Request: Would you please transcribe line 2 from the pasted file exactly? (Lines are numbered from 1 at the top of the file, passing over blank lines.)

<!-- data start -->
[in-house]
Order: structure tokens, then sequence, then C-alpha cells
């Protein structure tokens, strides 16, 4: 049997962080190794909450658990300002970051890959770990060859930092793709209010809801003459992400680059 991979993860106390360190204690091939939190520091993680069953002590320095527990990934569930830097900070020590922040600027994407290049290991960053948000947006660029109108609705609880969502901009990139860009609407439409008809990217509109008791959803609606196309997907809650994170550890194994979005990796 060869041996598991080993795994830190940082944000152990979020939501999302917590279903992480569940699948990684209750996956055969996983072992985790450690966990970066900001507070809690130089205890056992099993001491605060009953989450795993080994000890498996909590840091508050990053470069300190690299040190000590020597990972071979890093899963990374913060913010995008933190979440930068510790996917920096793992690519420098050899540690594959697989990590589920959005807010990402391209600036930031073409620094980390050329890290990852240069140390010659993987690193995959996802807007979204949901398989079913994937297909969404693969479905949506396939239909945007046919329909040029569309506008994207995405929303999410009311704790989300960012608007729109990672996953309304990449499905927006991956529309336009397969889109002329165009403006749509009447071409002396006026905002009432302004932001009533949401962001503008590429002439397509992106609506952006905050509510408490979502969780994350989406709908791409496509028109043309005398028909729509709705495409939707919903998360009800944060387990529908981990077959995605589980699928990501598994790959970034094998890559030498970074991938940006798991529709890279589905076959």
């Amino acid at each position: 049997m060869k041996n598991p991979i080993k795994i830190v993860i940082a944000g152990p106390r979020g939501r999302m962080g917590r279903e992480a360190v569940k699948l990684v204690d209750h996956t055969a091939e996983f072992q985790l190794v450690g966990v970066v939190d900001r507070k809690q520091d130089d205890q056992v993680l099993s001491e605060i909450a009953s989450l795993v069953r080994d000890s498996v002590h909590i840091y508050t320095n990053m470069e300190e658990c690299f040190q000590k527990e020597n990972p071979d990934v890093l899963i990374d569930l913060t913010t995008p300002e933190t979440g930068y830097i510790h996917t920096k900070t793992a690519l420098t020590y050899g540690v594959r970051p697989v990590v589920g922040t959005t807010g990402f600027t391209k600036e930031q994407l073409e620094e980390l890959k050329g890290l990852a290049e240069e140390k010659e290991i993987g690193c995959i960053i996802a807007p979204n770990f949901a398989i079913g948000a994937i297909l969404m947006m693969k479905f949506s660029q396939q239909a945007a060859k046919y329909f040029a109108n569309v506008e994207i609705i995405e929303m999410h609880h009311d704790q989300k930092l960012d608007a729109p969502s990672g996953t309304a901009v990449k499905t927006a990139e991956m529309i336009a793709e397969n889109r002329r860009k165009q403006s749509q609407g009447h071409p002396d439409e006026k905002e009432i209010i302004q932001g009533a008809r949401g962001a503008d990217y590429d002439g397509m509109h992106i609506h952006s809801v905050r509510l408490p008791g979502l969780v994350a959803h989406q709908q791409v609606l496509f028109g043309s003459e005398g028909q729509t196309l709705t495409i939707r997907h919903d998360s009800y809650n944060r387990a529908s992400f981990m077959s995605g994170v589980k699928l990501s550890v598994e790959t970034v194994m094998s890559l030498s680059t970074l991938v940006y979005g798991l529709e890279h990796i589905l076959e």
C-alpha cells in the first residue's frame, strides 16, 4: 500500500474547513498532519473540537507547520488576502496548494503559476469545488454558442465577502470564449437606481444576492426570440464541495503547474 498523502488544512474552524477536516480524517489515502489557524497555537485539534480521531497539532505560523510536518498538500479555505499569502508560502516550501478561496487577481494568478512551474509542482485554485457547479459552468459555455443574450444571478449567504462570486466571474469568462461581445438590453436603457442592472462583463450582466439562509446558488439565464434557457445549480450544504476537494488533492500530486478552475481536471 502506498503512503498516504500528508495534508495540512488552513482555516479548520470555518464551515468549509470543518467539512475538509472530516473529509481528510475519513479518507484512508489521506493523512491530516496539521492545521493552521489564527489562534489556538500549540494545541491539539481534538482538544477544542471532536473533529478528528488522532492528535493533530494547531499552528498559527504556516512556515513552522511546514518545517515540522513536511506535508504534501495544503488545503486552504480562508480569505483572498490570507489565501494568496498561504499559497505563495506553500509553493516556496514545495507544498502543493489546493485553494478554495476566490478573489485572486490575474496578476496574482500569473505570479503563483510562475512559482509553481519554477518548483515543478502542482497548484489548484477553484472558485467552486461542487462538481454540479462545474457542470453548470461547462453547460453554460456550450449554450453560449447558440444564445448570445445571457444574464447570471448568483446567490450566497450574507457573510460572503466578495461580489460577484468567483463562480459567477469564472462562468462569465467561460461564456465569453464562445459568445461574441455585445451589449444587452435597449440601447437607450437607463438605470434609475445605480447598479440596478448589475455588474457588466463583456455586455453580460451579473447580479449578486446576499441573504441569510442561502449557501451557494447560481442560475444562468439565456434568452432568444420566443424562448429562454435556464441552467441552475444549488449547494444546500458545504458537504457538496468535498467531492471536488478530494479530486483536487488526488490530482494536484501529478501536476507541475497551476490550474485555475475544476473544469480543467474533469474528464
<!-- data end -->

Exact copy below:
Order: structure tokens, then sequence, then C-alpha cells